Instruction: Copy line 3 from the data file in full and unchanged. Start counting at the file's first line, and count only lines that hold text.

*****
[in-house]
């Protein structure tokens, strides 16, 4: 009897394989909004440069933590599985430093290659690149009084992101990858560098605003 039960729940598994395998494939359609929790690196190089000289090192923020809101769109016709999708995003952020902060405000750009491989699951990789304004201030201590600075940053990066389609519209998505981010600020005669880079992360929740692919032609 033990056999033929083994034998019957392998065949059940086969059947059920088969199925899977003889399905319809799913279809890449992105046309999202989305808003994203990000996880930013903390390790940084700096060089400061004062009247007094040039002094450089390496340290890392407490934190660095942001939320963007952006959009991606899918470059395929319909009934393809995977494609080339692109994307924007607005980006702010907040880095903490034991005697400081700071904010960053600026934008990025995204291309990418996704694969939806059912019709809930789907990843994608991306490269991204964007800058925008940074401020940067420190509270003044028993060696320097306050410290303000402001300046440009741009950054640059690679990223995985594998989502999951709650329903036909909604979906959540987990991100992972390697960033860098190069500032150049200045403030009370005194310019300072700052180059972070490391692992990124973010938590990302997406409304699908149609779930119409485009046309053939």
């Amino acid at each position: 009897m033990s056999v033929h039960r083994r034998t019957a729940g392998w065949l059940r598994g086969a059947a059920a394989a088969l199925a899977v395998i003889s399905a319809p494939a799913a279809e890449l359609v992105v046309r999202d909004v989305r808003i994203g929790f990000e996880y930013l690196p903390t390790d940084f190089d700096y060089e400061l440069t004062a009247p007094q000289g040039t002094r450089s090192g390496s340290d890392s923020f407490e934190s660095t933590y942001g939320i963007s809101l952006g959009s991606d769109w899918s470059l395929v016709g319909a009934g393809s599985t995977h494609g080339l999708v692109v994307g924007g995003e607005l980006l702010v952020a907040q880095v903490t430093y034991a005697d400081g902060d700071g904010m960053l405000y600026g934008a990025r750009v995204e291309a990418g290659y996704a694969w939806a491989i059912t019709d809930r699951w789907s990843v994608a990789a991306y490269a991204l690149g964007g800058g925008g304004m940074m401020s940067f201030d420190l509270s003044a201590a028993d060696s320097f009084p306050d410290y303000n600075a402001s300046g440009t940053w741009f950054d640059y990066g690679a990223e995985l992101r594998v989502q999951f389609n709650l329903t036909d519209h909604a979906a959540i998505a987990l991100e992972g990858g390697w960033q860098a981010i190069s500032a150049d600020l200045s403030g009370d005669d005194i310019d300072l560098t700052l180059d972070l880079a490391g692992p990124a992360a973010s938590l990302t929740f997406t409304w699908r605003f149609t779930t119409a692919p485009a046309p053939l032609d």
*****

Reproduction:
């Amino acid at each position: 009897m033990s056999v033929h039960r083994r034998t019957a729940g392998w065949l059940r598994g086969a059947a059920a394989a088969l199925a899977v395998i003889s399905a319809p494939a799913a279809e890449l359609v992105v046309r999202d909004v989305r808003i994203g929790f990000e996880y930013l690196p903390t390790d940084f190089d700096y060089e400061l440069t004062a009247p007094q000289g040039t002094r450089s090192g390496s340290d890392s923020f407490e934190s660095t933590y942001g939320i963007s809101l952006g959009s991606d769109w899918s470059l395929v016709g319909a009934g393809s599985t995977h494609g080339l999708v692109v994307g924007g995003e607005l980006l702010v952020a907040q880095v903490t430093y034991a005697d400081g902060d700071g904010m960053l405000y600026g934008a990025r750009v995204e291309a990418g290659y996704a694969w939806a491989i059912t019709d809930r699951w789907s990843v994608a990789a991306y490269a991204l690149g964007g800058g925008g304004m940074m401020s940067f201030d420190l509270s003044a201590a028993d060696s320097f009084p306050d410290y303000n600075a402001s300046g440009t940053w741009f950054d640059y990066g690679a990223e995985l992101r594998v989502q999951f389609n709650l329903t036909d519209h909604a979906a959540i998505a987990l991100e992972g990858g390697w960033q860098a981010i190069s500032a150049d600020l200045s403030g009370d005669d005194i310019d300072l560098t700052l180059d972070l880079a490391g692992p990124a992360a973010s938590l990302t929740f997406t409304w699908r605003f149609t779930t119409a692919p485009a046309p053939l032609d």